Thursday, October 1, 2009

Personal Aside: Is Roskam Going the Rick Santorium Route?


Rep. Peter Roskam (R-IL) who succeeded Henry Hyde in the 6th district has a perfect social conservative voting and advocacy record. Like Hyde he is a personable, attractive salesman for his issues which include pro-life, anti-embryo research and a strong military. In the state senate he was the social conservatives’ go-to guy and logically gravitated as Hyde’s ideological successor.

But while Hyde had a wealth of Democratic friends in the House and also was highly respected by many liberal Republicans (notably the North Shore’s manifestly pro-abort Rep. John Edward Porter), the convivial Henry…whom I knew well for over 40 years… never made the mistake of diluting his conservative base by touting the candidacy of Republican pro-aborts in either House or Senate. When Porter was challenged by conservatives, Hyde kept mum: neutral where Porter was concerned. In other states he would occasionally endorse like-minded conservatives in primary races. But essentially, both men—Hyde and Porter--knew the value of sticking close to their allies in elections: negotiations on legislation was something else.

Roskam worked as a staffer for Henry and more than most, he should understand how important it is not to risk diluting a valuable brand in party intramural contests and that Hyde always supported social conservative regulars and never mixed brands. Thus with his steadfastness until his death, Henry earned the best of the political world: beloved by many on both sides of the aisle (Jesse Jackson, Jr. among others whom Henry regarded fondly) but staying firm with his philosophical convictions and retaining his conservative ballast.

Unwisely, Roskam has not followed that course, evidently believing that since the tenor of Illinois is highly liberal and he’d better show some evident accommodation to it. Thus he has engaged in a kind of political Damon and Pythias act with fellow Republican Rep. Mark Kirk, one of the most vehement pro-aborts in the House. The act bolsters Kirk but demeans Roskam. Roskam and Kirk are diametrically opposite on major issues. Kirk is an advocate of partial birth abortion, embryonic stem cell federal research, opponent of “Born Alive” and if opposition to his party’s social issues were not enough, has carved out an unvarying record of support for liberalism on many issues: notably one which sorely disturbs the establishment GOP country clubbers, Cap and Trade.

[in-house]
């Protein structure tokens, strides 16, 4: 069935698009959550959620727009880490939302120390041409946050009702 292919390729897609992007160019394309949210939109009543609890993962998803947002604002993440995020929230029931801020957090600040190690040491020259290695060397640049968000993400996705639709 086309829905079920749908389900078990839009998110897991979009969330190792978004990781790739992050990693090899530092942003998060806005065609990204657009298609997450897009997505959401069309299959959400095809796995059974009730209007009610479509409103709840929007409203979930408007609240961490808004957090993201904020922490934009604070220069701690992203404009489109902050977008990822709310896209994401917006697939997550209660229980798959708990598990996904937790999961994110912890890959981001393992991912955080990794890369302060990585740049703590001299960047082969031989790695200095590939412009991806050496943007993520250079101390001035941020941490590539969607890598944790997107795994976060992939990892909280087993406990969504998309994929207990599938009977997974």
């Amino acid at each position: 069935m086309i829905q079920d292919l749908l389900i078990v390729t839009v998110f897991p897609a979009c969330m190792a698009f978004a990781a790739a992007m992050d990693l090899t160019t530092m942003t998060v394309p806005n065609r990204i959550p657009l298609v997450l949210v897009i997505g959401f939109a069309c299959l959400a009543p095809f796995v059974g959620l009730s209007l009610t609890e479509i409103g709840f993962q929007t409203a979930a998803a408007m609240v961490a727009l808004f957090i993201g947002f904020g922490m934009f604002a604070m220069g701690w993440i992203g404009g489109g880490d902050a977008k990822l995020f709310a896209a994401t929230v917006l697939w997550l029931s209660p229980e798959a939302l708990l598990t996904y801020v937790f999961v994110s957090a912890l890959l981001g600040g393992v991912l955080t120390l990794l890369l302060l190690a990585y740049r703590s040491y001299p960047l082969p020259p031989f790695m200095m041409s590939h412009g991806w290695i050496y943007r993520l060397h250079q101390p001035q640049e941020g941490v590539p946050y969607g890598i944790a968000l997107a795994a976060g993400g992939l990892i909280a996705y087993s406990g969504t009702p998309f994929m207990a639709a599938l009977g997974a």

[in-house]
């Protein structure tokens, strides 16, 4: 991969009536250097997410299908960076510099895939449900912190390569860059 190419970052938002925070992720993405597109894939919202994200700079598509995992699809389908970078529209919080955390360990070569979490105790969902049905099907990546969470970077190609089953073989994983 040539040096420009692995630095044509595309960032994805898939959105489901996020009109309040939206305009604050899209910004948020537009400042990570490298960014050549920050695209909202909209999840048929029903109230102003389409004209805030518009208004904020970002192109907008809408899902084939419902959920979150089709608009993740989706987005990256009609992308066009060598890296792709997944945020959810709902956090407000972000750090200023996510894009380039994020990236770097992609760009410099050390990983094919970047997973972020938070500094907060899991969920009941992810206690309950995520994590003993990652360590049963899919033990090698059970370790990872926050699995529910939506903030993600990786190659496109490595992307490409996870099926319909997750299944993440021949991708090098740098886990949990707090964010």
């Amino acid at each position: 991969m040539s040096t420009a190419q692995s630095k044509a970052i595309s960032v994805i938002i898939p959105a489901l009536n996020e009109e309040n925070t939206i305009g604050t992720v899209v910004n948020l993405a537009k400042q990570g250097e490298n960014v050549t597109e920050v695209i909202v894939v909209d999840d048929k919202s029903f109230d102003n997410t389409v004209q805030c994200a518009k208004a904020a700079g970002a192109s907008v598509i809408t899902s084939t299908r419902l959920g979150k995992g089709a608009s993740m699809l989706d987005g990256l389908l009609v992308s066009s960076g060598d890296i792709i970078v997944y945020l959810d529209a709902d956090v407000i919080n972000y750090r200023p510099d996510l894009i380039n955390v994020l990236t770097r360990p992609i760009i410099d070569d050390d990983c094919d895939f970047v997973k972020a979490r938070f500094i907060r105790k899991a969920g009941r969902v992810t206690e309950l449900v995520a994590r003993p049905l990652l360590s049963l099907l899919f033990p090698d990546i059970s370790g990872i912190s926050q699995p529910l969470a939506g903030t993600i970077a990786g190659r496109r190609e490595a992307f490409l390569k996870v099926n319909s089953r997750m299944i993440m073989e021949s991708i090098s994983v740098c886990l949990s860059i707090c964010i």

Now Kirk has a serious primary opponent in Patrick Hughes of Hinsdale who shares every ingredient of Roskam’s philosophy. Roskam could have remained neutral as does Kirk Dillard—but Roskam backs Kirk. This is the antithesis of what Hyde would do. It smacks of blatant opportunism. There are those who say that by doing this and failing to stay neutral Roskam is playing a waiting game: hoping to use a future Senator Mark Kirk to help him skim off some liberal good-will in the future to avoid being clobbered by Democrats in the next redistricting go-round. It’s the age-old argument of the RINOs: do good unto the liberals and a big percentage of liberal voters will do good unto you while you take your base for granted. But it is a foolish game, born of too-cute opportunistic rationalizing.

The political graveyards are littered with RINOs who have believed that. After years of dutiful service to liberalism, Chuck Percy through the years steadily destroyed a residual conservative base he started with in 1964 when he ran for governor and later in 1966 when he first went to the Senate. His veering away from conservatism from the first day he walked into the Senate chamber was comedic: culminating when he endorsed Nelson Rockefeller for president and his glowing countenance when his daughter married a Rockefeller. After his narrow victory in 1978 he surveyed his tattered conservative remnant after his near defeat by conservative Dem Alex Seith and issued a public apology to conservatives: that he would listen to them once again and reconsider his course. He didn’t and when he came up against Paul Simon in 1984 he was overwhelmed: the liberals he had romanced deserted him and the conservatives didn’t care.